Money behind Czech Romanies' exodus to Canada – expert
published: 08.07.2009, 18:57
updated: 08.07.2009 19:00:07
Odbornk: Za migrac Rom do Kanady jsou ur it profesn zjmy
Prague – The migration of Czech Romanies to Canada where they seek asylum is accompanied with a client system in which some former citizens of the Czech Republic and Slovakia have a “professional and financial interest,” sociologist Roman Kristof, former director of the Government Council for Romany Affairs, said in a report passed to CTK today.
Due to the rising number of Czech applicants, Canada is considering reimposing the visa requirements cancelled in 2007.
The report directly mentions Karolina Banomova, a former student of Romany studies at Charles University in Prague, and Paul St. Clair, head of the Romany Community Centre in Toronto, as “prospectors” of the asylum migration.
Banomova was granted asylum in Canada in 1997.
“Using an informal information network, they let those interested in asylum migration know about the timing for arrival in Canada and for submitting the refugee status request. Banomova determines the timing, using the information from Canadian Immigration and Refugee Board (IRB) members. She enjoys their trust and respect,” Kristof writes.
Banomova has dismissed Kristof's allegation in an interview for the paper Lidove noviny.
She said this was an accusation without evidence on the basis of an “insane theory.”
“The times in which we, Romanies, had to tolerate anything are over. Mr Kristof, if you do not apologise, we will turn to courts,” Banomova said.
Kristof said St.Clair worked as an “independent source of information” for the IRB on the position of Romanies in the Czech Republic and he also represented Romany applicants for asylum in the proceedings.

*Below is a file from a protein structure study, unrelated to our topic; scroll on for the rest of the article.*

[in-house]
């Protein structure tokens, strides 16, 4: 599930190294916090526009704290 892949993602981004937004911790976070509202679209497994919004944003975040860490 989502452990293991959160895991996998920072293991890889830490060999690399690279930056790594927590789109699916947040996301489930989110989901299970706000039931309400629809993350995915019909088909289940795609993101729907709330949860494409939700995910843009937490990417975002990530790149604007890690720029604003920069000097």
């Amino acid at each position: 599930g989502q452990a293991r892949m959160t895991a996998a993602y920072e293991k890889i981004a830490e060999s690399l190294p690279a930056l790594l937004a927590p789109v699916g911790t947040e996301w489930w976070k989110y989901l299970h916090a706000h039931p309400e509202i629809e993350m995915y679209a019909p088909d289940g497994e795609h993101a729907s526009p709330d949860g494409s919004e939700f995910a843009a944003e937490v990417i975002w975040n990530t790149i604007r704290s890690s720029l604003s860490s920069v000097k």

He said the IRB contributed with several thousands of Canadian dollars to the representation of refugee claimants.
Kristof denotes Banomova and St.Clair as “prospectors” in the report.
“Being a prospector is a sort of job based on mediation that need not collide with the laws of a specific country. In this case, it does not. A prospector is a term from social sciences and migration studies. It is nothing derogatory,” Kristof told CTK.
According to his study, the prospectors are linked with the IRB that decides on the granting of asylum and have access to the information on the number of asylum seekers and quotas for individual countries.
“The IRB has one-sided and biased information on the situation of Romanies in the Czech Republic due to the workers of the human rights industry who are to a large extent identical with the prospectors,” Kristof writes in the report published last autumn.
The IRB conducted a survey in its own right in the Czech Republic in March.
Based upon its conclusions, Canadian Minister of Citizenship, Immigration and Multiculturalism Jason Kenney said Romanies in the Czech Republic faced problems but were not discriminated against by the state.
Kristof's report also said asylum seekers from the Czech Republic ask for Czech alternative travel documents in order to prepare loan frauds.
Before the current Czech migration wave, Romany asylum seekers from Hungary were the main source of income for some protagonists of the migration industry, it added.
The decision to embark on the asylum migration to Canada has never been spontaneous among Czech applicants. It is always preceded by a link with the prospector channel or a family network, the report said.
Romany asylum seekers in Canada mostly conduct the same way of life as in the Czech Republic, combining the life on welfare benefits with moonlighting, it added.